Assemblyman Ron Kim (D-Whitestone, Flushing, College Point, Murray Hill) last week issued a letter to all of New York’s congressional members and candidates, asking that they pledge their support toward canceling the nation’s out-of-control education debt.
The call at a press conference in front of city hall when lawmakers pointed out studies show almost 45 million borrowers will owe nearly $1.6 trillion in national student debt by the end of 2018.
Additionally, the Levy Economics Institute of Bard College recently published a comprehensive white paper detailing the long-term positive impact of and financial mechanisms for canceling the nation’s $1.6 trillion student debt: http://www.levyinstitute
“The most comprehensive data on our national education debt should worry every economist and politician, as it clearly shows a country that’s sleepwalking into another financial meltdown,” said Kim. “Instead of giving away trillions of dollars to corporations that simply buy back their stocks and reward their top executives and investors, we must find the political courage put that money towards relieving the middle class by canceling the nation’s $1.6 trillion student debt. With Brett Kavanaugh‘s nomination to the Supreme Court and [U.S. Department of Education Secretary] Betsy Devos leading a national agenda that empowers lenders and collectors to financially cripple future generations, we must act now.”
Joining Kim in signing the letter were fellow Manhattan Assemblymembers Yuh-Line, Dan Quart and Harvey Epstein, as well as State Sen. Kevin Parker (D-Brooklyn) were joined by the leaders and representatives of these organizations at a rally on the steps of City Hall.
The lawmakers pointed out that by the second quarter of 2018 household debt had increased for 16 consecutive quarters to $13.29 trillion, and that student debt, unlike other forms of debt, is nearly impossible to discharge through filing for bankruptcy. Additionally, someone with student debt can have their wages and even Social Security garnished for its repayment, they noted.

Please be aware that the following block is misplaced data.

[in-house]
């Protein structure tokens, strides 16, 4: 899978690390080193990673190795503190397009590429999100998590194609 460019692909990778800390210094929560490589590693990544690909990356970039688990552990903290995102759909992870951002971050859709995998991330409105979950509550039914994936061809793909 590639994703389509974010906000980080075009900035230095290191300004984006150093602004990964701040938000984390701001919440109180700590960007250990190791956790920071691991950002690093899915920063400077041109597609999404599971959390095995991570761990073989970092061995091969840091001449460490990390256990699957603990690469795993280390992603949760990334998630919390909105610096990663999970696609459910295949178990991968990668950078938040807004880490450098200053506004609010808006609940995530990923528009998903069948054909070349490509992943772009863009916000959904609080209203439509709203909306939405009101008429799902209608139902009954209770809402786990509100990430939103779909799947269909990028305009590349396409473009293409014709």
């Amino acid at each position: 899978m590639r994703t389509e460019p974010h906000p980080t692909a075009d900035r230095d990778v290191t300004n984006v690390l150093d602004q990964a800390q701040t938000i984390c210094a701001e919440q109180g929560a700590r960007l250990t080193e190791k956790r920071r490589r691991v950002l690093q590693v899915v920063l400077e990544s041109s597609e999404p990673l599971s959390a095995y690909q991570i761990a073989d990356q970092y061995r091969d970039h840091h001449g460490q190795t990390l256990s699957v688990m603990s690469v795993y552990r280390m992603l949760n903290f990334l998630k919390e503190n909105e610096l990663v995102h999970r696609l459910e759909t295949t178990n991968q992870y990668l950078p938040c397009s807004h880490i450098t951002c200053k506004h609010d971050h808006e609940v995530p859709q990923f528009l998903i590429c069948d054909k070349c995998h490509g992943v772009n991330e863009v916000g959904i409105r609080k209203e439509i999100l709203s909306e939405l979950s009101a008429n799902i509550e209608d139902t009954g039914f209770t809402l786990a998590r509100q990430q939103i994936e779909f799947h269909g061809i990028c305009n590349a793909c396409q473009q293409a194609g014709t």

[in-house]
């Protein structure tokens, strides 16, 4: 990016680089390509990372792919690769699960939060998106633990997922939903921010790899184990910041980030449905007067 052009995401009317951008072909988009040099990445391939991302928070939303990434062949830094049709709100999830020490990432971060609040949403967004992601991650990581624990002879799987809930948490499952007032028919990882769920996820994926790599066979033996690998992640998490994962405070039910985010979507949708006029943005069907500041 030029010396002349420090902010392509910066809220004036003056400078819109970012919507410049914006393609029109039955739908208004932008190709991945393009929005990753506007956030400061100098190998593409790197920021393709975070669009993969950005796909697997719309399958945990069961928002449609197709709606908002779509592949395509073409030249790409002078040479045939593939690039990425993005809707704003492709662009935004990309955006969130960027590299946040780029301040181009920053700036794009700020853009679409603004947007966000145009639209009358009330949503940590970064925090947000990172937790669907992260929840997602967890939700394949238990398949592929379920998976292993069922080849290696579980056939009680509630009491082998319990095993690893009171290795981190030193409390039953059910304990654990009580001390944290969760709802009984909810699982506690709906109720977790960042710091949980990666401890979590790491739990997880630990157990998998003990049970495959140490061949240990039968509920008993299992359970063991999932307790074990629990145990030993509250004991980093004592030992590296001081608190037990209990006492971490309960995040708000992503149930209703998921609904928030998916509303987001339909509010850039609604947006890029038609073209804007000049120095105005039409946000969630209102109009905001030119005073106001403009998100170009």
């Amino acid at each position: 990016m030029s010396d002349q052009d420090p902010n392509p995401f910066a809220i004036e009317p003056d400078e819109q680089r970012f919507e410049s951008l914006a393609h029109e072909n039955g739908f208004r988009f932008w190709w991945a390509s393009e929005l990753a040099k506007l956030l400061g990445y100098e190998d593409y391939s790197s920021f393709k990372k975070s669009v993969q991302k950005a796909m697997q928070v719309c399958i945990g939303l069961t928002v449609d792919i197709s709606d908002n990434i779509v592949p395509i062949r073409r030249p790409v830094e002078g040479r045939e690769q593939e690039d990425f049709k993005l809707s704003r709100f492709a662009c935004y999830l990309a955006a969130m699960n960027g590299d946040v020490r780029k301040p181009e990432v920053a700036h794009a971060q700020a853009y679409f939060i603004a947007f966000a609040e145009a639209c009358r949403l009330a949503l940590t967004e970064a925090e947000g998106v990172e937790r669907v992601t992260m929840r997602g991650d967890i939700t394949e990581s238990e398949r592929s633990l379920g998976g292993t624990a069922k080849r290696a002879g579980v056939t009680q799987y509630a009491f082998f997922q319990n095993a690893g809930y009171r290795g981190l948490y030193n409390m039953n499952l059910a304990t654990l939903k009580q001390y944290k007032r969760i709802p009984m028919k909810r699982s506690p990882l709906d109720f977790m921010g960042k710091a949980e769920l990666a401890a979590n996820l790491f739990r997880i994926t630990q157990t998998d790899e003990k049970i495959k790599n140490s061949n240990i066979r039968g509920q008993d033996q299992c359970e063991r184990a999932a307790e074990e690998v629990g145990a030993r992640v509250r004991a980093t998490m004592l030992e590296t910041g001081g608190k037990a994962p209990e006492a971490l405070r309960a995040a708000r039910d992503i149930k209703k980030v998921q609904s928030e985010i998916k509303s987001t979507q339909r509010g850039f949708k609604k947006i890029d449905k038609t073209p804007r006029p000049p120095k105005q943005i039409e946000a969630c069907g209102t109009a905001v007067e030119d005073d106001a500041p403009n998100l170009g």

Other speakers mentioned that, outside of mortgage debt, the total amount of student debt owed in America now surpassed all other forms of debt, and had by far the highest rate of delinquency.
In New York City, more than 15% of adults have student debt (totaling roughly $35 Billion) and borrowers from low-income neighborhoods have twice the difficulty paying back their loans compared to those in high-income communities.
Even these striking numbers and data trends do not capture the negative socio-economic impact and outcomes of this type of debt, including the inability of younger Americans to marry, buy a home and invest in the next generation, the lawmakers said.
“My colleagues and I are putting the pressure on members of Congress to act swiftly to prepare legislation that will afford individuals a fair and equal opportunity for a better life by canceling student loan debt,” said Parker.
“With the cost of living at an all-time high and an individual’s ability to earn higher wages decreasing or at best stagnant and not keeping up with the rate of inflation, it is imperative that we begin to level the playing field by eliminating student debt and giving our citizens a chance to live a meaningful, debt-free life. We have to take a stand to ensure that the people in our communities – our children and those who may want to return to school to improve their quality of life, are not deterred because of the fear of accumulating student loan debt that they will have to spend a good part of their life paying off,” he added.
Among the local community groups and labor groups also signing onto the letter included Professional Staff Congress (AFT Local 2334), 32BJ SEIU, The Debt Collective, Make the Road New York, Minkwon Center for Community Action, Korean-American for Political Advancement, Chinese-American Planning Council, Apex for Youth, Asian Americans for Equality, Asian American Federation, The Alliance for Quality Education, Coalition for Asian American Children and Families, Digital Asset Trade Association, Sakhi for South Asian Women, Alliance for South Asian American Labor, Edward Cornell Professor of Law and Finance Robert Hockett, the Bancor Protocol, ConsenSys Social Impact, South Asian Fund for Education, Scholarship & Training, and Democracy Earth Foundation.
Kim said colleges and universities should also be pressured from constantly increasing their tuition and other costs. That needs to be part of the education equation, but the first thing to do is erase current student debt, he said.